CRF Fellowship: Sharing My Research

The primary purpose of my research is exploring how students can become more civically engaged. The CivWiz app has been in development in the Office of Diversity and Inclusion since my freshman semester four years ago, and now it is in its testing and development stages. The trivia questions are intended to help increase the civic knowledge of the users. My research will help us make adjustments in the CivWiz fellowship in which the fellows develop and review questions for the app. It is believed that by even just working on the development of the game the fellows will increase their civic engagement ability. 

Civic engagement is important because it strengthens the ties between community members. Civic engagement includes being involved in community organizations such as churches, veteran’s groups, chambers of commerce etc; volunteering; voting; engaging with policymakers locally, statewide, and nationally; and advocating for improvements in your neighborhood. 

My hope through my research is that I can encourage others to become more civically engaged. I also hope it will help develop ways for students to learn about civic engagement, the impact they can have, and how Pitt as an institution can make civic engagement more accessible and interesting for everyone in our community- students, staff, faculty, and members in the surrounding communities. 

In presenting my research findings there are several considerations that I must be mindful of. First, my audiences might differ and in reaching those audiences, I have to ensure that the language and style of writing I am using is accessible to my target audiences. My primary audience is fellow students. I want to encourage them to become more civically engaged. Reaching students takes a different form of publication than academic writing. I could reach them through an op-ed, social media infographics, or public speaking more effectively than a research article. The language also has to be quickly read and impactful, not in-depth expert analysis of data. Other audiences might include the surrounding community of Pittsburgh residents who would more easily be reached through other public forums. It would be important for this information to be at an 8th-grade reading level, as this is the level most public writing should be done at. The last audience I would be writing for is Pitt program managers like my research advisors in the Office of Diversity and Inclusion, Ron Idoko and Monica McNeil. My findings could be useful for faculty to develop strategies to increase civic engagement throughout the university and student-body. This writing would most likely take the form of a memo with short,skimmable paragraphs and bulleted data. This easy-to-digest format would be useful for busy administrators as they are clicking through emails or referring back to the memo when they are in brainstorming and planning stages of programming.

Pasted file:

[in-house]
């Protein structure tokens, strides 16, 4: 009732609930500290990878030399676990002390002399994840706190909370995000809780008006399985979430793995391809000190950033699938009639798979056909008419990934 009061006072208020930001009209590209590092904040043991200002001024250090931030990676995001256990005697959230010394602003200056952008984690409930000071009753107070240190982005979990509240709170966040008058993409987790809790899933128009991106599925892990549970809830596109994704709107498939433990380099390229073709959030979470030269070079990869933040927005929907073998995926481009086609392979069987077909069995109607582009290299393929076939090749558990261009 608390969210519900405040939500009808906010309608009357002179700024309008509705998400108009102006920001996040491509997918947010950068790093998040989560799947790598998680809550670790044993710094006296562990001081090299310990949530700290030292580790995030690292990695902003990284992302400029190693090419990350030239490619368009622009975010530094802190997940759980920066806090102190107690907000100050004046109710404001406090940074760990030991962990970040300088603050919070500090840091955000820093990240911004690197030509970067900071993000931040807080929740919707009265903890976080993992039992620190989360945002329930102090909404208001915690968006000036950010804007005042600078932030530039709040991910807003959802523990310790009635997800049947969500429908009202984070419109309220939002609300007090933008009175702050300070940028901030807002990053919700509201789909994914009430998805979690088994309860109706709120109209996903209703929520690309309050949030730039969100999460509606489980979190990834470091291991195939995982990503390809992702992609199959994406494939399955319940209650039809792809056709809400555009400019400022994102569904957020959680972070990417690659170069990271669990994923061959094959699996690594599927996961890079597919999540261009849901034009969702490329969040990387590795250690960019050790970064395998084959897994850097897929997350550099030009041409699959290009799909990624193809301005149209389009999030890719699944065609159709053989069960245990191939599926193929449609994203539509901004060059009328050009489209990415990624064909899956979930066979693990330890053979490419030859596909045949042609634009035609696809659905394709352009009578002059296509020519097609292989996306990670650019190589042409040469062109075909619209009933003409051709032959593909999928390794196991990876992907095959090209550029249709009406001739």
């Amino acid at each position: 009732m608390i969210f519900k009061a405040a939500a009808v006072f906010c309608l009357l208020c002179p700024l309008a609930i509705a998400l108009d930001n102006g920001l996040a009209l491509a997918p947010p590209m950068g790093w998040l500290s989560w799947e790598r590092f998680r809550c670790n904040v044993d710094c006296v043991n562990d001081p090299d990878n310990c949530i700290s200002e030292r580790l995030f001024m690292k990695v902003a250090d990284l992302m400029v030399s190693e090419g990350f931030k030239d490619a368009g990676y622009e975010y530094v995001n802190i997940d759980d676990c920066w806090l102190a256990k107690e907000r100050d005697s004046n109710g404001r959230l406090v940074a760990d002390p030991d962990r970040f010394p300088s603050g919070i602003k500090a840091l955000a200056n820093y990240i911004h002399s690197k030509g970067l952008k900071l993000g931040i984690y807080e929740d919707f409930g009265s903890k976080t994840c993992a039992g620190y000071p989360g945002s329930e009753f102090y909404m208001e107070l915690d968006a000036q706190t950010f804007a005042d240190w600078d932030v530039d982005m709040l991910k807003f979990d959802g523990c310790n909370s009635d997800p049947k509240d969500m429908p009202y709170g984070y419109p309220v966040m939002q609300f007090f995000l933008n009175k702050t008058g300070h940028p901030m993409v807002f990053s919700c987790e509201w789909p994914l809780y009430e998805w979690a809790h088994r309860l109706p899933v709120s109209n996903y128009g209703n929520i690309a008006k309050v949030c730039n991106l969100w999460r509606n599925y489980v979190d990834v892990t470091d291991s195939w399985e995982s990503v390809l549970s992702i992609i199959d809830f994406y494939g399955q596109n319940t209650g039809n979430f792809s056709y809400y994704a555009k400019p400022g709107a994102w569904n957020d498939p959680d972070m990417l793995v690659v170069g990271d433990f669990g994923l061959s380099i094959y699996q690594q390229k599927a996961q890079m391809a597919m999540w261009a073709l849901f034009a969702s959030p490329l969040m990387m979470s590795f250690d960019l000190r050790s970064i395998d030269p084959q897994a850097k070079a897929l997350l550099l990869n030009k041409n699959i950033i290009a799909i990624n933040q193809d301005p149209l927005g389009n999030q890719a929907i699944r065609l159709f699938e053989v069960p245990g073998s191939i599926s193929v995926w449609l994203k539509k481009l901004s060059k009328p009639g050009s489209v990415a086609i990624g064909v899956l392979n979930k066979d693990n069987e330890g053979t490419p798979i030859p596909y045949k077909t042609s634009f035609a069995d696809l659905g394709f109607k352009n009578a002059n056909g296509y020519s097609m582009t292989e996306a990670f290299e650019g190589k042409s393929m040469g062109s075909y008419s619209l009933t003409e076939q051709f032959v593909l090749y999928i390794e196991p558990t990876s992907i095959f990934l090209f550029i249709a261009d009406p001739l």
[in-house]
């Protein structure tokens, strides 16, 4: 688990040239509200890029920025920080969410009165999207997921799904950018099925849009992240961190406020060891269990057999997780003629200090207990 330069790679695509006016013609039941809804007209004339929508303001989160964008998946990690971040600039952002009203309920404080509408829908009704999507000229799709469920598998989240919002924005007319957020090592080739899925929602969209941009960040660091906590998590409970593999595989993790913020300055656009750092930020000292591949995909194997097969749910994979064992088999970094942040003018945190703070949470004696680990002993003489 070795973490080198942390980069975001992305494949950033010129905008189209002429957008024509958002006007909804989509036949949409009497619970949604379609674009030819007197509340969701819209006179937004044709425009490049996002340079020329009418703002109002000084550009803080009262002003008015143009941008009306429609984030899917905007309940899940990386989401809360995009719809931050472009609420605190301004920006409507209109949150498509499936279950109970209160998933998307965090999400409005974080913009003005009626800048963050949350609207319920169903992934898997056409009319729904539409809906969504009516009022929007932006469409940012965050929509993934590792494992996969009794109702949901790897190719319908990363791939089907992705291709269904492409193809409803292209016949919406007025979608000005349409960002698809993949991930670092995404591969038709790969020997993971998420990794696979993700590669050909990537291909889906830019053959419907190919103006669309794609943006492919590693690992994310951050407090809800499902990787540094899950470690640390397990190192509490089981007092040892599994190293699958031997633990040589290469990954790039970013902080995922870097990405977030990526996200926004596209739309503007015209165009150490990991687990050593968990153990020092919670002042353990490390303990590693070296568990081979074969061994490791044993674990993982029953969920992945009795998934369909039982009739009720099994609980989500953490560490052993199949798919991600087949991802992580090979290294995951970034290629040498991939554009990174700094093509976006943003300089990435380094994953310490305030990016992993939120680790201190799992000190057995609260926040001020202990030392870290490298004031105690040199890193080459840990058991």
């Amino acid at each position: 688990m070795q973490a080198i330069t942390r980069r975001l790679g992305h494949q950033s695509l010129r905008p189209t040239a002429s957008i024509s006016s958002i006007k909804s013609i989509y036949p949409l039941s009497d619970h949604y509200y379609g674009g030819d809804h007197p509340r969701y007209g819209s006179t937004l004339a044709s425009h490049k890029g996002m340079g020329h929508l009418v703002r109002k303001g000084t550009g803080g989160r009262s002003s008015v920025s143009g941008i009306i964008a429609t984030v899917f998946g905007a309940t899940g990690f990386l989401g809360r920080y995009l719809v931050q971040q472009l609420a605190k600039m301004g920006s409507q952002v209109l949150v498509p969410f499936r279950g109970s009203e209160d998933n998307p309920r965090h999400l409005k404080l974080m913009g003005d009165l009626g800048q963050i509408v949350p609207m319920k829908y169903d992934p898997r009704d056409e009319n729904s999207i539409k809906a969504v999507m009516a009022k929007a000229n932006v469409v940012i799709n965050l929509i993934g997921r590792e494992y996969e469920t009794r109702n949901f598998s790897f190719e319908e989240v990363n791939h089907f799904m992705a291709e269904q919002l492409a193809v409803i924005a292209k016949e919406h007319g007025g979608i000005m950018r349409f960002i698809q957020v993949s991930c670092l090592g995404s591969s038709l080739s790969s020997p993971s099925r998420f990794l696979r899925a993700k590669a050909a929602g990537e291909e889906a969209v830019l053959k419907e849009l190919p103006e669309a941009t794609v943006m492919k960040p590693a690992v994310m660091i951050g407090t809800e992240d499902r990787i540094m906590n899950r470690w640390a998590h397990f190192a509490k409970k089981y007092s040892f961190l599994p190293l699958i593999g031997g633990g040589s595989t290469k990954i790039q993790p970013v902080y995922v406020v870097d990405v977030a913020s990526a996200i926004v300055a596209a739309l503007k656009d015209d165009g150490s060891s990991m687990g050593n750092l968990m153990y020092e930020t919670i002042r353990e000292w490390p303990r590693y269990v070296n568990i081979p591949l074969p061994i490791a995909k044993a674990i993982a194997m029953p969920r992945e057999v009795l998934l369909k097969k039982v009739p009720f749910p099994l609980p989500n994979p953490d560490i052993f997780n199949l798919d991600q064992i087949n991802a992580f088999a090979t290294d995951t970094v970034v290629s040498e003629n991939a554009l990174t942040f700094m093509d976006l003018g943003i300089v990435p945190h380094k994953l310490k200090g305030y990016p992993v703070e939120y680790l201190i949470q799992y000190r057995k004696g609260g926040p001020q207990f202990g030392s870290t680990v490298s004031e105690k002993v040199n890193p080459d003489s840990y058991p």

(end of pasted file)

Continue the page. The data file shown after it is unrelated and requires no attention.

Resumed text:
One vitally important thing I learned in this fellowship is that it is just as important to be inclusive and mindful of how you present data visualization like charts, graphs, and maps just like you would with writing. The language and data in visualizations can have an impact on how your findings are used, so it is important to ensure they are unbiased, accurately represented, and labels are inclusive and not centering any demographics as ‘normal’.

One Comment Add yours

  1. staciedow says:

    Ellyana, this is a great final post! I look forward to reading the findings and hopefully being someone who implements some strategies to increase civic engagement. (:

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